Fans Are Not Fools: It’s Time to Retire the Album

Amanda Palmer

The concept is antiquated in today’s multimedia landscape. Just ask Amanda Palmer

It’s about the money, not the statement.

Do you write 10 tunes in your head every two or three years? And in between have long stretches of absolute darkness? Do you not sleep for months and then get under the covers for weeks at a time?

The album is an antiquated construct that fits the modern era not at all but it sustains because it’s the only way artists and labels have figured out how to make money.

Oh, so you want an album deal? How would you like to be on RCA Records right now, with their Timberlake juggernaut? Hey, I dare you, name one song beyond “Suit & Tie”!

Oh, you want me to admit I was wrong. That we’re all not tired of JT, that he’s a god.

I’ll admit that there’s still life in the old system. Saturation publicity. Getting a fraction of the public excited enough to purchase an album without hearing it first. A frenzy. But that’s not love so much as impulse. Like a one-night stand instead of a love affair.

And who knows, maybe people will have a love affair with “The 20/20 Experience,” doesn’t bother me.

But I will tell you there was “The 20/20 Experience” and … Yes, if this is a paradigm for the future, where are the other successes? Justin Timberlake won the lottery and you’re still broke, scraping up cash to buy tickets.

And RCA is thrilled. Because they just made their quarter, maybe their whole damn year. Because a label doesn’t care what sells, only that something sells. So if you’re another act on RCA today, you’re getting short shrift, all the energy and dollars are going where the cash is, “The 20/20 Experience.”

Yes, you want to be a priority. Why do you want to put your fate in the hands of others?

And why do you want to make an album?

You say it’s about the statement, but you didn’t make one. The truth is you’re just inured to the old way. You’re stupid. You’re afraid of the future.

The labels do it because that’s where the money is. Which is why they made people buy the album for the single back in the last century. And as soon as people got the option to get only what they wanted to hear? Via Napster and iTunes? Singles soared and albums tanked. Because no one wants to hear that much bad music.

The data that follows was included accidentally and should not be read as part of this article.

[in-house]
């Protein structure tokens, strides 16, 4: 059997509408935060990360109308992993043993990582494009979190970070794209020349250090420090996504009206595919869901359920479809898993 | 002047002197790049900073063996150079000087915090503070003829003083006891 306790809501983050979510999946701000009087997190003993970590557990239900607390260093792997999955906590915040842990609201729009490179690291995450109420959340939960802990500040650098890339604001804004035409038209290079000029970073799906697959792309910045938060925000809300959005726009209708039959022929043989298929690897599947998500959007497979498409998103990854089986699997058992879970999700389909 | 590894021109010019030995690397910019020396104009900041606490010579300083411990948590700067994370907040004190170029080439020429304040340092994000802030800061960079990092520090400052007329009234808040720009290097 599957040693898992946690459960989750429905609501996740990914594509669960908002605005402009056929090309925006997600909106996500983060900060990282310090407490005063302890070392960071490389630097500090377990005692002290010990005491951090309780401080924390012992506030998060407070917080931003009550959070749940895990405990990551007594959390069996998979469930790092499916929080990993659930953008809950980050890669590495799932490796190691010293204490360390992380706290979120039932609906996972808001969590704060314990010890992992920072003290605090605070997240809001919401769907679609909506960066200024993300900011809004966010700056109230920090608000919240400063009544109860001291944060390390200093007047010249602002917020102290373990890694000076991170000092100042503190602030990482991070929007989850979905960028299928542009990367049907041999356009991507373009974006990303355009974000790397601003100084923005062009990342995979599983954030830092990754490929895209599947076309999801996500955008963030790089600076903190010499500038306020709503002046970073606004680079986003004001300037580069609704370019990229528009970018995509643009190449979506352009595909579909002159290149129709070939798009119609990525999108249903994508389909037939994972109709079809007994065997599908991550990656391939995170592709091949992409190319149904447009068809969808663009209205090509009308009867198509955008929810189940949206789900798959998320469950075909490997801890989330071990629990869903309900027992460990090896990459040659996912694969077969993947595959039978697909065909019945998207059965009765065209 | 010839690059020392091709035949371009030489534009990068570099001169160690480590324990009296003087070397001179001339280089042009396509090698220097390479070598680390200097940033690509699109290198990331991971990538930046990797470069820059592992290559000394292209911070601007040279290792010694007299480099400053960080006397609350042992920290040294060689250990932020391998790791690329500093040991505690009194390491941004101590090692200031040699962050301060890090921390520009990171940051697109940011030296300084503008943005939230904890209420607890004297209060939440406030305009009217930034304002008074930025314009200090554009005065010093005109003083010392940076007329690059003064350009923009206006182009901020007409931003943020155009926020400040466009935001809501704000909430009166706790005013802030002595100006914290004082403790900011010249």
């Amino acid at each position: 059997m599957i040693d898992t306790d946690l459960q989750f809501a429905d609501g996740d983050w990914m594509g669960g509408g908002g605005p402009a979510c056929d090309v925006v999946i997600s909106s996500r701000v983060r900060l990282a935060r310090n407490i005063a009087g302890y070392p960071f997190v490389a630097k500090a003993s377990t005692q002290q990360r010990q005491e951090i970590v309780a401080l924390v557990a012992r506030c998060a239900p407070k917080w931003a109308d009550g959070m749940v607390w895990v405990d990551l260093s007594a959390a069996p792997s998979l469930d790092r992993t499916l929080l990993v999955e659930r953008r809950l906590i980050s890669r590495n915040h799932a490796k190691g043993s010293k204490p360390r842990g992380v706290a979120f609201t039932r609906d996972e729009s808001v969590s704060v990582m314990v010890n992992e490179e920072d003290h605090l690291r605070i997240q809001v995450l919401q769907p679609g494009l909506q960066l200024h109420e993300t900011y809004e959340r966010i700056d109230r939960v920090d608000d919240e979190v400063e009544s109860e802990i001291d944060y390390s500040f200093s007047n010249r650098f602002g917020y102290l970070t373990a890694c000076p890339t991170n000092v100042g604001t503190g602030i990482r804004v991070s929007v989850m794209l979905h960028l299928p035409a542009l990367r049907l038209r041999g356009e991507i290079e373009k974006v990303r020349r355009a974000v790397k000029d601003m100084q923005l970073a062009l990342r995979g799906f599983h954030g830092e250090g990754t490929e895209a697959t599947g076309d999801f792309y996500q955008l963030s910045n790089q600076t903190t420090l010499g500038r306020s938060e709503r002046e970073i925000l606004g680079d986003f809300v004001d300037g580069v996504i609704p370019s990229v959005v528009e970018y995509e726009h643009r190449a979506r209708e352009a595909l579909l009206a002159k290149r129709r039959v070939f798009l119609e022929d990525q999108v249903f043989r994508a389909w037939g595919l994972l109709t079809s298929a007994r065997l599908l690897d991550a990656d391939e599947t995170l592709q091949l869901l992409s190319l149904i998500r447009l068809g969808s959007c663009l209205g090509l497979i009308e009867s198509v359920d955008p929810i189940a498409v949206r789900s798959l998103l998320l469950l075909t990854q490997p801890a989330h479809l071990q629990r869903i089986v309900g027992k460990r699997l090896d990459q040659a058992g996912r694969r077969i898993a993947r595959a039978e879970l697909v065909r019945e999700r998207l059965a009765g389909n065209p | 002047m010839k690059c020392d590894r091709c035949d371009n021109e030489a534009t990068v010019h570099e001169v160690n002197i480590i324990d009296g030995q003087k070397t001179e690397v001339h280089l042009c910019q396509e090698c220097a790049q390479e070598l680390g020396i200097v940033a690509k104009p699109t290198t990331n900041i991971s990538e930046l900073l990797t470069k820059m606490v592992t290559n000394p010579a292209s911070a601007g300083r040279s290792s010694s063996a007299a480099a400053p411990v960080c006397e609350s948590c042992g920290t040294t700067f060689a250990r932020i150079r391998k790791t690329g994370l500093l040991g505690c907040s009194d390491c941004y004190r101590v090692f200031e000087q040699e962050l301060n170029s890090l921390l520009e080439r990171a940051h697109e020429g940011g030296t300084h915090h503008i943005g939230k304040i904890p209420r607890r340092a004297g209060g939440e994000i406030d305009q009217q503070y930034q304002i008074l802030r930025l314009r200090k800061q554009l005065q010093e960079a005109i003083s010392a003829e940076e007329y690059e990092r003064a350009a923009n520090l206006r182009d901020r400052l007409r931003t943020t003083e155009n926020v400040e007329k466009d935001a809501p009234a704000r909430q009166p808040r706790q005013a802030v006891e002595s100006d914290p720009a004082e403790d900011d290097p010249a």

It’s a circle jerk perpetuated by those on the artistic and business side of the music industry. The public doesn’t want albums. Oh, don’t tell me about Aunt Liz who still buys CDs. Hell, I’ll tell you about Cousin Joe who still uses a flip phone, who thinks the ability to send e-mail and surf the Web on a hand-held device is unnecessary.

Sure, there are always segments of the public left behind, living in the past. If you want to appeal to them, be my guest. Hell, that’s the specialty of the music industry, living in the past and crying about the future, which is how all the established players missed EDM. They couldn’t see how to monetize it. Meanwhile, the deejays are laughing all the way to the bank, they could care less about recorded music sales.

If you have an ongoing relationship with your fan base, tweeting and Facebooking and Tumblring, why do you only release music every year or two? That makes no sense. Your fans want something new, but you won’t give it to them. Because you can’t fathom the future.

Yup, what’s killing the music business is the fact that the fans are more savvy than the industry.

The fans know you can’t get a good ticket.

The fans know most of the album sucks.

The fans have money and want to spend it, on you, you’ve just got to figure out how to do it.

That’s the lesson of Amanda Palmer (pictued above). She figured out how to give fans what they want, engagement and access and music, and she monetized all of it. And following in her footsteps are … Almost nobody.

Palmer gets off her label, you want on.

Palmer releases material constantly, even a single last week.

You’re polishing your turd of an album.

But one day someone like Justin Timberlake, someone that big, will not be a pussy and will embrace the new world, will invent the new

In the meantime, you’re gonna send me e-mail telling me how ignorant I am, hating on me, so you can feel better about yourself.

Like I care.

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    1. Avery says: